I am a bit of a gelato addict. I have been for several decades, since the days when there was a tub Peter’s Neapolitan icecream in the freezer of the family home. As a child, I always ate the pink ice cream and my sister ate the vanilla (I am not sure what became of the chocolate). In spite of whimsical childhood memories of pink ice cream, the flavour was probably quite ordinary compared to the quality you can find these days. To feed my addiction I buy tubs of ice cream at the local shop, Gundowring ice-cream made in north-east Victoria with milk from their own Holstein cows and other locally sourced ingredients being on the top of my list. Living in the inner north of Melbourne, I am totally spoilt for gelaterie (ice cream parlours) as I live a few kilometres from Gelato Messina, the Spring Street Grocer and the newly opened Pidapipo‘. And then there is always my Cuisinart Gelateria….
What I love about having my own ice cream maker is the sheer joy (and convenience) of making gelato at home. I love the science of churning and freezing that makes a creamy liquid into the most delightful dessert ever invented. The Italians are considered gelato masters and take gelato making very seriously (there is even a Gelato University in Bologna). However you don’t need to go to university to make a decent home made gelato. There are several good books that teach you how to make it. Top of my list is David Leibovitz’ The perfect scoop, Giorgio Locatelli’s Made in Italy, food and stories (which is a cookbook but has a useful section on making gelato) and Caroline and Robin Weir’s Ice creams, sorbets and gelati.
The two main kinds of creamy gelato are either custard based (with egg yolks) or “Philadelphia” style (without eggs). The non-egg version is a whole lot easier than the custard ice creams, which are delicious but somewhat nerve-wracking (I live in eternal fear of ‘scrambling’ the eggs during the process). So I couldn’t have been happier when I found that the recipe for my favourite dulce de leche gelato in both the Leibovitz and Weir books is made without eggs.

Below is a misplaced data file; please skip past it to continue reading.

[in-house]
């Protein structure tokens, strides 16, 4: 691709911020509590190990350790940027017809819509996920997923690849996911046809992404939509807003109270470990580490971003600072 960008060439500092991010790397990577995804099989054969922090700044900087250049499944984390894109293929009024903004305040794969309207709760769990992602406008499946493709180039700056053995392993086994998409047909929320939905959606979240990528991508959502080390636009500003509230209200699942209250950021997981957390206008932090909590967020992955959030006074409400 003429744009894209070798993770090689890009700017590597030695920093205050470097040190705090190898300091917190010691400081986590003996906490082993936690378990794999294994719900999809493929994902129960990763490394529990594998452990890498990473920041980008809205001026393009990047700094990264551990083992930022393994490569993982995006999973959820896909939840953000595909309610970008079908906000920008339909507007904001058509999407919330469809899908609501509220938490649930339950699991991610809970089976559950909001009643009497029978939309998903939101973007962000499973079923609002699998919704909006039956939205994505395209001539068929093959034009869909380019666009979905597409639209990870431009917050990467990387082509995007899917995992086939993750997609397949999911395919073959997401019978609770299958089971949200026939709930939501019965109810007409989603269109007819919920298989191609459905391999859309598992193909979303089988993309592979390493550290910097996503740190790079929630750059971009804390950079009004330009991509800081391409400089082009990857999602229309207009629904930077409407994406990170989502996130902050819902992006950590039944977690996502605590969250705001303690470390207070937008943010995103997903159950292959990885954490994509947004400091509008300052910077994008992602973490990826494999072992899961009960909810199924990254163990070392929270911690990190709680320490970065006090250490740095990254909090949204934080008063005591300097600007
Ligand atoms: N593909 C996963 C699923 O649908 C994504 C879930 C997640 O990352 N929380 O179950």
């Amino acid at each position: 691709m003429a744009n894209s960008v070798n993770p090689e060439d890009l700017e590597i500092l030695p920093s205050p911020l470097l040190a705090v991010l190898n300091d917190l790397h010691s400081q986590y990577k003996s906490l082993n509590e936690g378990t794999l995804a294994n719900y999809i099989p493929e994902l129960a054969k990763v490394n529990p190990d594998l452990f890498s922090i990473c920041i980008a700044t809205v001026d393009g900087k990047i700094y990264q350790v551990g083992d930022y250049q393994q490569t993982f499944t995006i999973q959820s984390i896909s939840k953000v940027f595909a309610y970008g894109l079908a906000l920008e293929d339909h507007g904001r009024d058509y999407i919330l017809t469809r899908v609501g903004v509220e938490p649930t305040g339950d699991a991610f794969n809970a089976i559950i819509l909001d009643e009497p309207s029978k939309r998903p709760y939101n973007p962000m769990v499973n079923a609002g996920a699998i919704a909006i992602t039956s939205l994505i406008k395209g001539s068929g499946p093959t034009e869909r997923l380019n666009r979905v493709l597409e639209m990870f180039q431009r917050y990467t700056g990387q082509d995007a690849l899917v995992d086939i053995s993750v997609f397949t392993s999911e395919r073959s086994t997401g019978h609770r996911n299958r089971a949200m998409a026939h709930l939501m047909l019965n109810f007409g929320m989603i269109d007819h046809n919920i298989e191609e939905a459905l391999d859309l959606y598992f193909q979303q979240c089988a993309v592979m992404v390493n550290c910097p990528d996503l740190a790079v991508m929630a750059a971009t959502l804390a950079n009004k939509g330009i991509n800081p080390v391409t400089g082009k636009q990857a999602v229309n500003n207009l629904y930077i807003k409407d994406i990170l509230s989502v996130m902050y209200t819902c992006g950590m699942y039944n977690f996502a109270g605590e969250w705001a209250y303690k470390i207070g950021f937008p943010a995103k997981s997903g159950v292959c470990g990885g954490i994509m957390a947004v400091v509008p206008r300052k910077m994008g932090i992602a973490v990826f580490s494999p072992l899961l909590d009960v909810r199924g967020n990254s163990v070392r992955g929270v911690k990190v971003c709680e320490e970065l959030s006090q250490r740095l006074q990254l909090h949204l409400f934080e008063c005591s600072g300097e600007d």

Dulce de leche, hugely popular in South America, literally means “sweet of milk”. And it is just amazing as a flavour of an ice cream. To make dulce de leche, you take a can of condensed milk and boil it for a couple of hours and when it has cooled, you open the tin and like magic, the sweet milk has turned a golden caramel colour. The recipe below is simple and seriously delicious – a sweet, smooth and creamy caramel delight. I will probably end up taking it to Christmas lunch, hardly traditional but really really good. Probably perfect for a summer Christmas in the Southern Hemisphere.
Dulce de leche gelato
1 can condensed milk (Nestle or Carnation)
1 and 1/2 cups full cream milk
1/4 cup soft brown sugar (loosely packed)
1/2 tsp good quality vanilla essence
1 cup thickened cream
To make the dulce de leche place a tin of condensed milk in a large pot of cold water, bring to the boil and simmer the covered pot for two hours (making sure the tin is always covered with water by adding more water as needed). Wait until the tin has cooled completely (eg. overnight) before using. You can also find tins of pre-prepared dulce de leche, so you can use these if you like.
Place the contents of the tin, milk, vanilla and sugar in a medium sized pot over low heat. Once it is quite hot, give the mixture a really good whisk so that the dulce de leche is well incorporated into the milk. Place the mixture, which should be homogeneous, into a bowl and allow to cool. Then cover and place in the fridge for 4-6 hours (overnight is best). When thoroughly chilled, add the cold thickened cream and churn in your ice cream maker until the desired consistency is reached. Chill in a lidded ice cream container in the freezer. It is best served after about an hour in the freezer.